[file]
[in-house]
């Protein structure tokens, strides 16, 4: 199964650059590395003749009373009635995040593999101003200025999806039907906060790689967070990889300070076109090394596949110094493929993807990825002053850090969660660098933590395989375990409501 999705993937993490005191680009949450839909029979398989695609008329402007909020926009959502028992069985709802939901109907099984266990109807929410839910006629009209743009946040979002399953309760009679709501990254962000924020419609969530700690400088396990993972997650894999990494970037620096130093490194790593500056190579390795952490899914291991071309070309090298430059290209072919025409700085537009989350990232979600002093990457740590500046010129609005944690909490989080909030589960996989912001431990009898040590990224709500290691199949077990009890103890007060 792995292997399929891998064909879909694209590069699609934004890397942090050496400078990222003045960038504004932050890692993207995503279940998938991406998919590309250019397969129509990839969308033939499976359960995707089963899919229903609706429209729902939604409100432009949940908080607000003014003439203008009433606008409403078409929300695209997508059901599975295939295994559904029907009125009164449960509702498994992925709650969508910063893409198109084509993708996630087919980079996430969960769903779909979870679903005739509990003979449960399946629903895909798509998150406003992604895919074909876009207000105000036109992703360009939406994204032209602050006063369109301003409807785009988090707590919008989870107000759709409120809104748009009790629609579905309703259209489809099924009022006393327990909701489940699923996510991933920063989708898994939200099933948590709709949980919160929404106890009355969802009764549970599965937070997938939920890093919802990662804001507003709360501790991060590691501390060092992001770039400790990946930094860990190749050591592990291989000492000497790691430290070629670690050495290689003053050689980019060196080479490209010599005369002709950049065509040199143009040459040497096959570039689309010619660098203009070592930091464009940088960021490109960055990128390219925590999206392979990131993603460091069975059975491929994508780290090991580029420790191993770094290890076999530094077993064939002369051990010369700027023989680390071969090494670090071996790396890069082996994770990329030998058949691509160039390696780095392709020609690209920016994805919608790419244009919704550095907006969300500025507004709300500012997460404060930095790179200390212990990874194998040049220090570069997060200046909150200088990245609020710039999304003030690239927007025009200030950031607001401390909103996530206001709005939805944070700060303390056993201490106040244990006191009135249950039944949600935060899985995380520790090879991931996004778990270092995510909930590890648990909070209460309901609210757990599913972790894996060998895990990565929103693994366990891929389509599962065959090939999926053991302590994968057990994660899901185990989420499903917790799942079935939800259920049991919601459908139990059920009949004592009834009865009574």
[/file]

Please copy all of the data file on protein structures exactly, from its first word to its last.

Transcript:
[in-house]
């Protein structure tokens, strides 16, 4: 199964650059590395003749009373009635995040593999101003200025999806039907906060790689967070990889300070076109090394596949110094493929993807990825002053850090969660660098933590395989375990409501 999705993937993490005191680009949450839909029979398989695609008329402007909020926009959502028992069985709802939901109907099984266990109807929410839910006629009209743009946040979002399953309760009679709501990254962000924020419609969530700690400088396990993972997650894999990494970037620096130093490194790593500056190579390795952490899914291991071309070309090298430059290209072919025409700085537009989350990232979600002093990457740590500046010129609005944690909490989080909030589960996989912001431990009898040590990224709500290691199949077990009890103890007060 792995292997399929891998064909879909694209590069699609934004890397942090050496400078990222003045960038504004932050890692993207995503279940998938991406998919590309250019397969129509990839969308033939499976359960995707089963899919229903609706429209729902939604409100432009949940908080607000003014003439203008009433606008409403078409929300695209997508059901599975295939295994559904029907009125009164449960509702498994992925709650969508910063893409198109084509993708996630087919980079996430969960769903779909979870679903005739509990003979449960399946629903895909798509998150406003992604895919074909876009207000105000036109992703360009939406994204032209602050006063369109301003409807785009988090707590919008989870107000759709409120809104748009009790629609579905309703259209489809099924009022006393327990909701489940699923996510991933920063989708898994939200099933948590709709949980919160929404106890009355969802009764549970599965937070997938939920890093919802990662804001507003709360501790991060590691501390060092992001770039400790990946930094860990190749050591592990291989000492000497790691430290070629670690050495290689003053050689980019060196080479490209010599005369002709950049065509040199143009040459040497096959570039689309010619660098203009070592930091464009940088960021490109960055990128390219925590999206392979990131993603460091069975059975491929994508780290090991580029420790191993770094290890076999530094077993064939002369051990010369700027023989680390071969090494670090071996790396890069082996994770990329030998058949691509160039390696780095392709020609690209920016994805919608790419244009919704550095907006969300500025507004709300500012997460404060930095790179200390212990990874194998040049220090570069997060200046909150200088990245609020710039999304003030690239927007025009200030950031607001401390909103996530206001709005939805944070700060303390056993201490106040244990006191009135249950039944949600935060899985995380520790090879991931996004778990270092995510909930590890648990909070209460309901609210757990599913972790894996060998895990990565929103693994366990891929389509599962065959090939999926053991302590994968057990994660899901185990989420499903917790799942079935939800259920049991919601459908139990059920009949004592009834009865009574």